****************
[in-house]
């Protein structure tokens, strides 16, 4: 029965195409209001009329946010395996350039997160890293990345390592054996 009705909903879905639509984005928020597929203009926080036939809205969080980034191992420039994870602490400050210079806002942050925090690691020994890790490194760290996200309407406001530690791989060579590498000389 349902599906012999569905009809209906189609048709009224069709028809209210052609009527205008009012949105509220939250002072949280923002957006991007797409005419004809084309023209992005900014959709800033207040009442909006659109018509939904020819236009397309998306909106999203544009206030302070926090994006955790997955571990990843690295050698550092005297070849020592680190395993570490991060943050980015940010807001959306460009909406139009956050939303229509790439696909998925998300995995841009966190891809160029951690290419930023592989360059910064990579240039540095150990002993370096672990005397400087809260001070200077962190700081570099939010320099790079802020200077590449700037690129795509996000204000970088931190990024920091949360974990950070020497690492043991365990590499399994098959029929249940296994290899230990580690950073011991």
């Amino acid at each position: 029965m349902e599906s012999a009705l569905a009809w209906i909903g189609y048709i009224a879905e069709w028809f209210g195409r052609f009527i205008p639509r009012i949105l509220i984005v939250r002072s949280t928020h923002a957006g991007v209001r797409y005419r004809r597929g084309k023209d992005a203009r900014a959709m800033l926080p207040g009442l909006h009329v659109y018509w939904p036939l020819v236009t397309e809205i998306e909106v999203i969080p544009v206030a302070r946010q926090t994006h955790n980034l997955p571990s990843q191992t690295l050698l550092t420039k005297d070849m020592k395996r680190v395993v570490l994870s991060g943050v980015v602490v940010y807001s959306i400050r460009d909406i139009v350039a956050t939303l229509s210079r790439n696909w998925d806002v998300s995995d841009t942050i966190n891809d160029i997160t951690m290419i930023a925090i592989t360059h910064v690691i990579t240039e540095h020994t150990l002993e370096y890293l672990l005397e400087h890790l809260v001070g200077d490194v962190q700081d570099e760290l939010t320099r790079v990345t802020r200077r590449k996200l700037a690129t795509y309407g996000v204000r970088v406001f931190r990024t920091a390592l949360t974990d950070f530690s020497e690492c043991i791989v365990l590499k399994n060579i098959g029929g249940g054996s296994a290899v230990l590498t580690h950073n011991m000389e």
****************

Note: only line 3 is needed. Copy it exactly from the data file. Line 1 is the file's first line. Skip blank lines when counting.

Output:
């Amino acid at each position: 029965m349902e599906s012999a009705l569905a009809w209906i909903g189609y048709i009224a879905e069709w028809f209210g195409r052609f009527i205008p639509r009012i949105l509220i984005v939250r002072s949280t928020h923002a957006g991007v209001r797409y005419r004809r597929g084309k023209d992005a203009r900014a959709m800033l926080p207040g009442l909006h009329v659109y018509w939904p036939l020819v236009t397309e809205i998306e909106v999203i969080p544009v206030a302070r946010q926090t994006h955790n980034l997955p571990s990843q191992t690295l050698l550092t420039k005297d070849m020592k395996r680190v395993v570490l994870s991060g943050v980015v602490v940010y807001s959306i400050r460009d909406i139009v350039a956050t939303l229509s210079r790439n696909w998925d806002v998300s995995d841009t942050i966190n891809d160029i997160t951690m290419i930023a925090i592989t360059h910064v690691i990579t240039e540095h020994t150990l002993e370096y890293l672990l005397e400087h890790l809260v001070g200077d490194v962190q700081d570099e760290l939010t320099r790079v990345t802020r200077r590449k996200l700037a690129t795509y309407g996000v204000r970088v406001f931190r990024t920091a390592l949360t974990d950070f530690s020497e690492c043991i791989v365990l590499k399994n060579i098959g029929g249940g054996s296994a290899v230990l590498t580690h950073n011991m000389e």